led to shrinkage of nearby veins, thus increasing the
gain more water outflow and to use a pipette with finer
spread of vein width sizes. Blockage of water flow by
entrapped air is another likely cause of reduced ice per-
tingly accomplished for Sample A, would also increase
meability. Both of the causes presume that air enters
the water volume. Growing a larger sample and dis-
the veins. Redistribution of impurities would lead to
carding the contaminated ice would ensure greater ho-
vein shrinkage and growth, respectively, in contami-
nated and purer regions of the samples.
Black, P.B. (1986) RIGIDICE model of frost heave and
From the relative success of the MC experiment and
its input functions. Ph.D. thesis, Cornell University,
from physical evidence of a large, bubbly region within
Ithaca, New York.
the rotted ice, we conclude that air did permeate Sample
Black, P.B. (1990) Three functions that model empiri-
A. Although water volumes were somewhat affected
cally measured unfrozen water content data and pre-
by temperature fluctuations, our data suggest that ice
desaturates and rewets under pressure in a fashion simi-
Regions Research and Engineering Laboratory, CRREL
lar to unsaturated soil. Air entry and water re-entry pres-
sures generally supported our theoretical estimates (eq
Black, P.B., and A.R. Tice (1989) Comparison of soil
5a and 5d) and predictions from the ClausiusClapeyron
freezing and soil water curve data for Windsor sandy
equation (eq 6). The observed MC curve for this one
loam. Water Resources Research, 25(10): 22052210.
experiment was highly hysteretic, in line with our ide-
Colbeck, S.C. (1973) Theory of metamorphism of wet
alized flow path model of alternating vein segments
snow. U.S. Army Cold Regions Research and Engineer-
and nodes. Because of small water volumes and inter-
ing Laboratory, Research Report 313.
vening melt episodes, MC results were much less con-
Colbeck, S.C. (1976) Water flow through veins in ice.
clusive for Sample B. The few usable data points, how-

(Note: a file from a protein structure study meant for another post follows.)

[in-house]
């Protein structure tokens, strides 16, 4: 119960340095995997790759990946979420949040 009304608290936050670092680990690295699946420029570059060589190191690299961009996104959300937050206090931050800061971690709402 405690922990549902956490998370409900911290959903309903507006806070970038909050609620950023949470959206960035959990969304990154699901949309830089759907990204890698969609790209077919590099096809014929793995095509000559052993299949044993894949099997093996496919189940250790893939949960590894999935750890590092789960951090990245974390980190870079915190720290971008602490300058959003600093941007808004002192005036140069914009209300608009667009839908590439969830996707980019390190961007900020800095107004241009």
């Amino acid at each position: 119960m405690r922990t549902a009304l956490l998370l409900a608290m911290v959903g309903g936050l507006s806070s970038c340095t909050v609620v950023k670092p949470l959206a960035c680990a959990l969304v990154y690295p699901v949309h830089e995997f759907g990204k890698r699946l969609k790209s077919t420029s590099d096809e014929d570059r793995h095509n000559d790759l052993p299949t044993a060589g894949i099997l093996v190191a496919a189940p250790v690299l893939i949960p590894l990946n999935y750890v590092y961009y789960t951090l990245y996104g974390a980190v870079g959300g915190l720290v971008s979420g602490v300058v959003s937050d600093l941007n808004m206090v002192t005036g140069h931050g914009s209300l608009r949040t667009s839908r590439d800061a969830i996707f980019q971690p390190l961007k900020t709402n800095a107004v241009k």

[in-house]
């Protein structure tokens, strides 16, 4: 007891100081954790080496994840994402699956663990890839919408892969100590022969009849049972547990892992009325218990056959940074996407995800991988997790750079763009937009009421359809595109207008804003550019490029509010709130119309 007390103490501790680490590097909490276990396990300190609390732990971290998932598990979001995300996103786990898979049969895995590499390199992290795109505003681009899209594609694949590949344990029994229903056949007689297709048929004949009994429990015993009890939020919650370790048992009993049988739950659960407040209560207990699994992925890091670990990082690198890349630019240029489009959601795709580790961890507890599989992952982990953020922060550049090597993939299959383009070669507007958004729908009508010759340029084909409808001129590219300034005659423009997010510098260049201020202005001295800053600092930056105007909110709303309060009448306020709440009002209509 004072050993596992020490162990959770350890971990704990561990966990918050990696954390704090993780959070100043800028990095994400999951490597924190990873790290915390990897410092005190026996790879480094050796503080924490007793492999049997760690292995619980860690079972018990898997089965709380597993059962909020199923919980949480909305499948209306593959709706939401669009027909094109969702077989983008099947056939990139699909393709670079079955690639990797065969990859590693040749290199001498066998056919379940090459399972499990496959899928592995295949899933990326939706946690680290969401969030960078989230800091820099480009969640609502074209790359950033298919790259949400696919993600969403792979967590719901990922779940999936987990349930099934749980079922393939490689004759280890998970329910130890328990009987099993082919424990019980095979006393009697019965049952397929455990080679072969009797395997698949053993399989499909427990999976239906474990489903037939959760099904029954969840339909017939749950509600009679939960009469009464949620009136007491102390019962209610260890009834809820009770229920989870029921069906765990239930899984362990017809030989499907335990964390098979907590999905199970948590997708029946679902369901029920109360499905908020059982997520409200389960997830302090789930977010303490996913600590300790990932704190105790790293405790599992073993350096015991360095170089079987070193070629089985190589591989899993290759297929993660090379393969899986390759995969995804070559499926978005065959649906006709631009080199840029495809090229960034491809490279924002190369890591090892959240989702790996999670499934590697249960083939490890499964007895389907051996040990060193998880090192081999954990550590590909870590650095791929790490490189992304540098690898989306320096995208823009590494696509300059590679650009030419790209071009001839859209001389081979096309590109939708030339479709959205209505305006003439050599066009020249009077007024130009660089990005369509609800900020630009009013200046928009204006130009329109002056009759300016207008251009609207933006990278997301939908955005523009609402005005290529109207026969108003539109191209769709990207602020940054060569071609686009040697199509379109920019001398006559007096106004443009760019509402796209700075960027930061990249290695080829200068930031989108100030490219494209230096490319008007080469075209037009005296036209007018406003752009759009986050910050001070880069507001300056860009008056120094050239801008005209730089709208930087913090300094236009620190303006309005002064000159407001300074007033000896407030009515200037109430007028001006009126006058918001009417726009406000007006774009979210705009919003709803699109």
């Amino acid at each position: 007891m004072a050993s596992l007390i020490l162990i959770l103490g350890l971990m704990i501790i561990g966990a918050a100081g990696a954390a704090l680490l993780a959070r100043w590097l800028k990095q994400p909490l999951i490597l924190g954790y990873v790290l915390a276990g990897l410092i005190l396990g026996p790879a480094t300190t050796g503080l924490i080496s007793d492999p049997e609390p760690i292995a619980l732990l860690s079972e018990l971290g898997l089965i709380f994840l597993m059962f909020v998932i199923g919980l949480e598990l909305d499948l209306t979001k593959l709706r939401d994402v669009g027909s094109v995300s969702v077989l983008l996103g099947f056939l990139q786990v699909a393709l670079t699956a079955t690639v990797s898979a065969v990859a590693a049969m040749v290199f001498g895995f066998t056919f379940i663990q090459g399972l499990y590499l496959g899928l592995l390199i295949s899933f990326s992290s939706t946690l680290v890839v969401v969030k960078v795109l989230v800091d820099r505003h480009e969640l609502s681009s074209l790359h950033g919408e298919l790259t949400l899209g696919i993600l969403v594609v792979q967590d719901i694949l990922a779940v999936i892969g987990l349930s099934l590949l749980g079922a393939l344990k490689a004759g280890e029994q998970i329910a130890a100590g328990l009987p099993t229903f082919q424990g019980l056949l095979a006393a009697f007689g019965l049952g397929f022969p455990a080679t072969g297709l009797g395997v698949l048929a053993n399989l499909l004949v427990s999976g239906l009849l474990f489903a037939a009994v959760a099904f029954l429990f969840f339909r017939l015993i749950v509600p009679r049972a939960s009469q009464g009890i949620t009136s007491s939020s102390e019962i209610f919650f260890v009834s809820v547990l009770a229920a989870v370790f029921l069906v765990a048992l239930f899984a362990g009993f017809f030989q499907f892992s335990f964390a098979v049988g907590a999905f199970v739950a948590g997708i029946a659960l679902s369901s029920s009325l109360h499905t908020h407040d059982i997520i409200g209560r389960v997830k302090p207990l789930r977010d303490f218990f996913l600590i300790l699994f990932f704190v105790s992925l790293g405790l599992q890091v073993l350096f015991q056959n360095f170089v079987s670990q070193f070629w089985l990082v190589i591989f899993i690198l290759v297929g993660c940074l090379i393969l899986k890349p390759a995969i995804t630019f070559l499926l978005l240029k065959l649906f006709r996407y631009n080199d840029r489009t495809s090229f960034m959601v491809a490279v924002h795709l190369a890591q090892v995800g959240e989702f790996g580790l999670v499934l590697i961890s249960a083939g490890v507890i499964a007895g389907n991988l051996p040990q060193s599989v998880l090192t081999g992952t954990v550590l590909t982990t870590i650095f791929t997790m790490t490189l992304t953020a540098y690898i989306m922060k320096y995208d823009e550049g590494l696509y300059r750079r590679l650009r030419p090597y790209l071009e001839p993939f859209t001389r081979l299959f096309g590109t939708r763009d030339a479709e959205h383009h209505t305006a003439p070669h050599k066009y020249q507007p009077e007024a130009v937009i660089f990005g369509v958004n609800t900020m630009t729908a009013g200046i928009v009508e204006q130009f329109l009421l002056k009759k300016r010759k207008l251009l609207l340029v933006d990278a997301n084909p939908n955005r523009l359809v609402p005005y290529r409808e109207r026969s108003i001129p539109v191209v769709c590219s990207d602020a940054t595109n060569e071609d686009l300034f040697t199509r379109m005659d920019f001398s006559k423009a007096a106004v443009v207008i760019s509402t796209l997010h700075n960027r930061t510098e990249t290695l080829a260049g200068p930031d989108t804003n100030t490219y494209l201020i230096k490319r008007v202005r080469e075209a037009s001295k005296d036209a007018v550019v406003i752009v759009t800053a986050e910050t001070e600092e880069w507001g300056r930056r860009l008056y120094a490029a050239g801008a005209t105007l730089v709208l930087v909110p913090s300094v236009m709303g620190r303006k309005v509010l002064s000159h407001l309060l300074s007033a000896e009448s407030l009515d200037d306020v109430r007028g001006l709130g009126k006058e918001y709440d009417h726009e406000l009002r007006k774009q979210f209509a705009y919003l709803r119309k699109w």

U.S. Army Cold Regions Research and Engineering
ever, are again in line with theoretical estimates. Ancil-
Laboratory, CRREL Report 76-6.
lary information on flow rates through Sample B cor-
Colbeck, S.C. (1979) Grain clusters in wet snow. Jour-
roborates the MC runs and supports the hypothesis that
nal of Colloidal and Interface Science, 72: 371384.
air entered the sample. For two runs, we speculate that
Dullien, F.A.L. (1992) Porous Media. Fluid Transport
water re-entry into the side air gap was delayed by three
and Pore Structure. San Diego: Academic Press, sec-
and seven days until the sample was resaturated. For
ond edition, p. 1574.
another, water levels continued to drop when pressure
Harrison, W.D., and C.F. Raymond (1976) Impuri-
was reversed upwards, thus suggesting the continued
ties and their distribution in temperate glacier ice. Jour-
flow of water under tension into unfilled airways.
nal of Glaciology, 15(74): 173181.
We propose that water inclusions reside in the verti-
Jordan, R. (1991) A one-dimensional temperature
ces of air-filled veins and take the form of concave tri-
model for a snow cover: Technical documentation for
SNTHERM.89. U.S. Army Cold Regions Research and
Engineering Laboratory, Special Report 91-16.
a reversal in curvature of the vein wall through melt-
Jordan, R.E., E.LAndreas, and A.P. Makshtas (1999)
ing. The formation of these near-cylindrical conduits
Heat budget of snow-covered sea ice flow at North Pole
has important implications for the permeability of ice
4. Journal of Geophysical ResearchOceans, 104(C4):
in non-laboratory settings. Finer-grained soils under-
lying basal ice could draw water from the veins and, in
Lliboutry, L. (1996) Temperate ice permeability, sta-
warm spring conditions, began this process of vein
bility of water veins and percolation of internal melt-
water. Journal of Glaciology, 42(141): 201211.
enlargement. Our laboratory results show that
Mader, H.M. (1992a) Observations of the water-vein
resaturated ice under hydrostatic tension is nearly imper-
meable, with permeabilities on the order of 1 1018
system in polycrystalline ice. Journal of Glaciology,
m2. Low permeabilities may result from air entrapment.
We conclude that moisture-tension experiments on
Mader, H.M. (1992b) The thermal behavior of the
ice are doable and offer an alternative tool for studying
water-vein system in polycrystalline ice. Journal of
ice thermodynamics in the temperate regime. Tempera-
Glaciology, 38(130): 359374.
ture fluctuations were the major drawback in this experi-
Morris, E.M. (1993) A theoretical determination of the
ment and could be stabilized by adding an encapsulat-
characteristic equation of snow in the pendular regime.
ing brine bath around the Tempe cell. We suggest in-
Journal of Glaciology, 36(1123): 179187.
creasing the diameter of the sample and Tempe cell to
Muskat, M. (1937) The Flow of Homogeneous Fluids